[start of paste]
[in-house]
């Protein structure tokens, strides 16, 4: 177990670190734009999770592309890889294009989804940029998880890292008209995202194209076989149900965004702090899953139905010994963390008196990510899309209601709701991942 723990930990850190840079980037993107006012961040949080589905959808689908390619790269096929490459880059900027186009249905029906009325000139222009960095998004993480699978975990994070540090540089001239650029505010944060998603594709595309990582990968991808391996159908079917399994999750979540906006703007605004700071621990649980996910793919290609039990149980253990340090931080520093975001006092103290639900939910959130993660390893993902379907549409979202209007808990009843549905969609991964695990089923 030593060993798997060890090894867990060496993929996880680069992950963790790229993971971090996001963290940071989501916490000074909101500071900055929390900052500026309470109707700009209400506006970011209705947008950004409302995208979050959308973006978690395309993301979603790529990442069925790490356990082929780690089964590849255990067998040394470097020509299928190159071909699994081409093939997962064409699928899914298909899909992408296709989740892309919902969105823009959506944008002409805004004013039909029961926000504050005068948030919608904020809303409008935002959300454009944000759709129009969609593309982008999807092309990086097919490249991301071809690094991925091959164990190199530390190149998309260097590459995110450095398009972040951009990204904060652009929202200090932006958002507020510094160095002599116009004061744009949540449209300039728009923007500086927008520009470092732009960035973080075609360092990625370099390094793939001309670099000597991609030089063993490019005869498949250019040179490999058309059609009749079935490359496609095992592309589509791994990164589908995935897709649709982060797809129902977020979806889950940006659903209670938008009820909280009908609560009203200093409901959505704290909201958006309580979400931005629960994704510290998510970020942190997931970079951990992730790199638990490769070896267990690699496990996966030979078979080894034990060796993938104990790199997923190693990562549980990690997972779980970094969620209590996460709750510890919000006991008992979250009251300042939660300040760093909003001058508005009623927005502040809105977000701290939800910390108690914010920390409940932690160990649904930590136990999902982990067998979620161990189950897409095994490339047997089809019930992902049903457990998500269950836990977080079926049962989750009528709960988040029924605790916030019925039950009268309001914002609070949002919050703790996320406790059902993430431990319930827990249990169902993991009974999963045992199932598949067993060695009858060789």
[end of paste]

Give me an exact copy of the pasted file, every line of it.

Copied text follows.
[in-house]
């Protein structure tokens, strides 16, 4: 177990670190734009999770592309890889294009989804940029998880890292008209995202194209076989149900965004702090899953139905010994963390008196990510899309209601709701991942 723990930990850190840079980037993107006012961040949080589905959808689908390619790269096929490459880059900027186009249905029906009325000139222009960095998004993480699978975990994070540090540089001239650029505010944060998603594709595309990582990968991808391996159908079917399994999750979540906006703007605004700071621990649980996910793919290609039990149980253990340090931080520093975001006092103290639900939910959130993660390893993902379907549409979202209007808990009843549905969609991964695990089923 030593060993798997060890090894867990060496993929996880680069992950963790790229993971971090996001963290940071989501916490000074909101500071900055929390900052500026309470109707700009209400506006970011209705947008950004409302995208979050959308973006978690395309993301979603790529990442069925790490356990082929780690089964590849255990067998040394470097020509299928190159071909699994081409093939997962064409699928899914298909899909992408296709989740892309919902969105823009959506944008002409805004004013039909029961926000504050005068948030919608904020809303409008935002959300454009944000759709129009969609593309982008999807092309990086097919490249991301071809690094991925091959164990190199530390190149998309260097590459995110450095398009972040951009990204904060652009929202200090932006958002507020510094160095002599116009004061744009949540449209300039728009923007500086927008520009470092732009960035973080075609360092990625370099390094793939001309670099000597991609030089063993490019005869498949250019040179490999058309059609009749079935490359496609095992592309589509791994990164589908995935897709649709982060797809129902977020979806889950940006659903209670938008009820909280009908609560009203200093409901959505704290909201958006309580979400931005629960994704510290998510970020942190997931970079951990992730790199638990490769070896267990690699496990996966030979078979080894034990060796993938104990790199997923190693990562549980990690997972779980970094969620209590996460709750510890919000006991008992979250009251300042939660300040760093909003001058508005009623927005502040809105977000701290939800910390108690914010920390409940932690160990649904930590136990999902982990067998979620161990189950897409095994490339047997089809019930992902049903457990998500269950836990977080079926049962989750009528709960988040029924605790916030019925039950009268309001914002609070949002919050703790996320406790059902993430431990319930827990249990169902993991009974999963045992199932598949067993060695009858060789």